The case against hedge fund activism
BY Martha Porado | April 9, 2019
While shareholder activism is a hot topic among institutional investors, where hedge funds are concerned, it doesn’t seem to have much impact on investee company profitability, according to a paper by J.B. Heaton, an independent financial economics researcher.
Hedge fund activism is a great story, one that investors can wrap their heads around, says Heaton. “It’s like a house. You could find a house that looks kind of shabby and, if I fix it up, I could turn a profit. Hedge fund activism is basically a fixer upper story.”
The one successfully profitable way hedge fund managers engage with companies is when they encourage them to sell themselves to another company, which has a tendency to boost the price of the company being bought in the short term, Heaton says. Unfortunately, other than that, hedge fund managers don’t actively engage in ways that boost profits within a company, he adds.
“They don’t really do much at these firms,” says Heaton. “Obviously, any time you put a firm up for sale, you get a good bump. Let’s say, 15 to 30 per cent if you can get a company or a big chunk of a company up for sale. And the truth is, other than that, they do nothing.”
As for why hedge fund managers don’t effectively add value in other ways, hedge fund managers aren’t particularly well-disposed to coming up with ideas on how to improve how companies, he says. “It’s really not surprising. What insights do you think a bunch of guys in a room in midtown have on how this shipper should change its business? They just don’t come up with anything interesting.”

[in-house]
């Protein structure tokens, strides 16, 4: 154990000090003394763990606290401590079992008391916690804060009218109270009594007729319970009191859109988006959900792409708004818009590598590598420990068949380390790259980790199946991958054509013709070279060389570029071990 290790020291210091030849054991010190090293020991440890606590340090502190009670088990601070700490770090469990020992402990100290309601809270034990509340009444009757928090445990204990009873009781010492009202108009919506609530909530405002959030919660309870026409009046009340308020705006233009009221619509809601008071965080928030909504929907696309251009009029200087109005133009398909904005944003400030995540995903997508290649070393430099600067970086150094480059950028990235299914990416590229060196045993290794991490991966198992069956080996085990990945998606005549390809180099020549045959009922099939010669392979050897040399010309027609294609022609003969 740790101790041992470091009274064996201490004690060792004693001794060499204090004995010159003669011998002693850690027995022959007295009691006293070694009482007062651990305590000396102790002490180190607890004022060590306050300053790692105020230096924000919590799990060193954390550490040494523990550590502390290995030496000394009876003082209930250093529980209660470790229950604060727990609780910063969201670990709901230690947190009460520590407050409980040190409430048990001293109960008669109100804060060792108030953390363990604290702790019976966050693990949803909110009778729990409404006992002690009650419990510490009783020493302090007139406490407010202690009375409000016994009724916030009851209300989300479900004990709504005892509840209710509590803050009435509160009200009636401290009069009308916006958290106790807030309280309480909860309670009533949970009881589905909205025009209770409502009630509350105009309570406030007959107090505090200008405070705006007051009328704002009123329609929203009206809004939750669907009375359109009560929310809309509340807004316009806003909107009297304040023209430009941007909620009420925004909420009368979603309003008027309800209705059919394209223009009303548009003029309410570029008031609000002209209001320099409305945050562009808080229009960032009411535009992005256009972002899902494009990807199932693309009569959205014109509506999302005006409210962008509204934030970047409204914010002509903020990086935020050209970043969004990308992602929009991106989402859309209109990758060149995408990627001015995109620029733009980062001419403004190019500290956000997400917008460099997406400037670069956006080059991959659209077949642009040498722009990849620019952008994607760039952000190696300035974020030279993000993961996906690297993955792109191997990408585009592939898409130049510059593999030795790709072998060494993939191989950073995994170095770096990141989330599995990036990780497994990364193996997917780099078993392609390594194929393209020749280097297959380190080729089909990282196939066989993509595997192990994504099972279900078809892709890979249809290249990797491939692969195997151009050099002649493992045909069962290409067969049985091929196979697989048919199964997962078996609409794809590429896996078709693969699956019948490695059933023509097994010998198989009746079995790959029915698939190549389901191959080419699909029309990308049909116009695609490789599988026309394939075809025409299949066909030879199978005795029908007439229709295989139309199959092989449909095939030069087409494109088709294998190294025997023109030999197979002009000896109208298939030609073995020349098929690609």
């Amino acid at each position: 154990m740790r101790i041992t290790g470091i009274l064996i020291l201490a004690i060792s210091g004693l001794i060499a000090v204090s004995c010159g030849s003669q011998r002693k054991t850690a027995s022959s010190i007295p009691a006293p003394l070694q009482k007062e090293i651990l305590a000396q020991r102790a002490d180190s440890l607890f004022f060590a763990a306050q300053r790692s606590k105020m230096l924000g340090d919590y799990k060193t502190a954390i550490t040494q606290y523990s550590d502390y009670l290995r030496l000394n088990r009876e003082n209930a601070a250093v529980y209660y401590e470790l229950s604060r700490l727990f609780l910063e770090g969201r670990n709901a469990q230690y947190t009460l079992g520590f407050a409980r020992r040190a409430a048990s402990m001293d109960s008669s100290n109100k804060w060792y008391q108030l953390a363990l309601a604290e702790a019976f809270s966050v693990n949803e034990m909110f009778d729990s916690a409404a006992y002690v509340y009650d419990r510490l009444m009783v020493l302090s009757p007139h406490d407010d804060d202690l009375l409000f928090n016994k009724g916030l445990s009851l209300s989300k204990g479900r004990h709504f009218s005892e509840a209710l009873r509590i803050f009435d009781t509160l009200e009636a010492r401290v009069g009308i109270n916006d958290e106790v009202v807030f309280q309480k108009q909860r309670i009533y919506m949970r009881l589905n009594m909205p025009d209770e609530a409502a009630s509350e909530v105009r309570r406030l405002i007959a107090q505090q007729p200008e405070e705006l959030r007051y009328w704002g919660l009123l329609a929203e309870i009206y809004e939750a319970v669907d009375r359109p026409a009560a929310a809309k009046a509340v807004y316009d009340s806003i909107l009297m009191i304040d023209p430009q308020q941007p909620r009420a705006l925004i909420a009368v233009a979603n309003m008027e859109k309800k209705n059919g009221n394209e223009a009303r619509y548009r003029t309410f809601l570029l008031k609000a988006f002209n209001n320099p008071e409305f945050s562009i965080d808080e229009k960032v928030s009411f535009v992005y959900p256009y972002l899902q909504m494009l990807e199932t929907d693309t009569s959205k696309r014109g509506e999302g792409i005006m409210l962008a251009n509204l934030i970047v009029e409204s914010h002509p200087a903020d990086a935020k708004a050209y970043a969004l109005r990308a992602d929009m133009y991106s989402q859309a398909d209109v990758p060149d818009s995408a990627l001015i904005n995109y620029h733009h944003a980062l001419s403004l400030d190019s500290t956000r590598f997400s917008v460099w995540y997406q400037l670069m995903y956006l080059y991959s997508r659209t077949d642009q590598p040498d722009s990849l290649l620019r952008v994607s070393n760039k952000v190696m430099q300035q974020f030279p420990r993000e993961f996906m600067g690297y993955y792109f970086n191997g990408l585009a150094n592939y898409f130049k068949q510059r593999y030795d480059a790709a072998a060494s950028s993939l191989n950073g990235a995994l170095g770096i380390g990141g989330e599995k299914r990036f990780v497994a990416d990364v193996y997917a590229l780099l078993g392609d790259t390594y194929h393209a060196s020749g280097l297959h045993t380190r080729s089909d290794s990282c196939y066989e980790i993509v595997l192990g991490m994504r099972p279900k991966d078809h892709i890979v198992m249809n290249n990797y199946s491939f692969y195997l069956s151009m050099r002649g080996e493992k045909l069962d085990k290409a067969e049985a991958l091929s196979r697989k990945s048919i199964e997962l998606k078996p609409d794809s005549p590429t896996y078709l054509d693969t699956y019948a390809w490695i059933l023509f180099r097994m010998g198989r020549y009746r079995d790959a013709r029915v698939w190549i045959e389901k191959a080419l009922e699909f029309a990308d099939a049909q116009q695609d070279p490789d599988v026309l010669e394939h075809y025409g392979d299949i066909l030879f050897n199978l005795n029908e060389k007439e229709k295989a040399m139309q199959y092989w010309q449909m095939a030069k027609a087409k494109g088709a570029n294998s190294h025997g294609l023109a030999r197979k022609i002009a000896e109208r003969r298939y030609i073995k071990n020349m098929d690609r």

Governance is one popular issue with active shareholders, but where real price action for an equity is concerned, there are usually other factors that can drown out any positivity of a governance adjustment, he says. “It’s just not necessarily as important as how your product does.” Apple Inc., for example, could make all the changes to corporate governance it wants, but if the next iPhone doesn’t perform well, it won’t matter to the stock price, says Heaton.
Hedge fund managers also have a tendency to find opportunities in battered businesses a little too late, once the firms are already too far gone to be saved, says Heaton. “When you see a firm that’s really troubled, a lot of times, it’s more or less unsalvageable, at least from the equity point of view.”
Companies that are basically insolvent, where their assets aren’t worth as much as their debt, can still have decent equity valuations for a period because there’s always a chance things will turn around, says Heaton. A manager could look at a company like this and have ideas for what it might do to improve, he adds. But if a manager shows up when there is already a 50 per cent chance of the firm filing for bankruptcy, it’s simply too late, he says.
Hedge fund managers also suffer from a sort of “winner’s curse,” the paper said. This is an economic phenomenon that appears during competitions, it said. For example, when bidding on an auction, bidders are hoping to come in undervalue for an item, but bidders’ estimates can vary. The highest bidder, or winner, in this scenario is the most likely to have overpaid based on the value of the item. Within hedge fund activism, this can happen when many parties are competing to find companies with something wrong with them that they could help fix.
“Hedge fund activists. . .are likely to be too pessimistic since the competition for activist targets likely results in the most pessimistic –and therefore most incorrect –activist being the one to appear at a given firm,” the paper said. “If this is the mechanism matching hedge fund activists to firms, it is unlikely to match the most valuable ‘outside’ view with the corporation that could benefit from it.”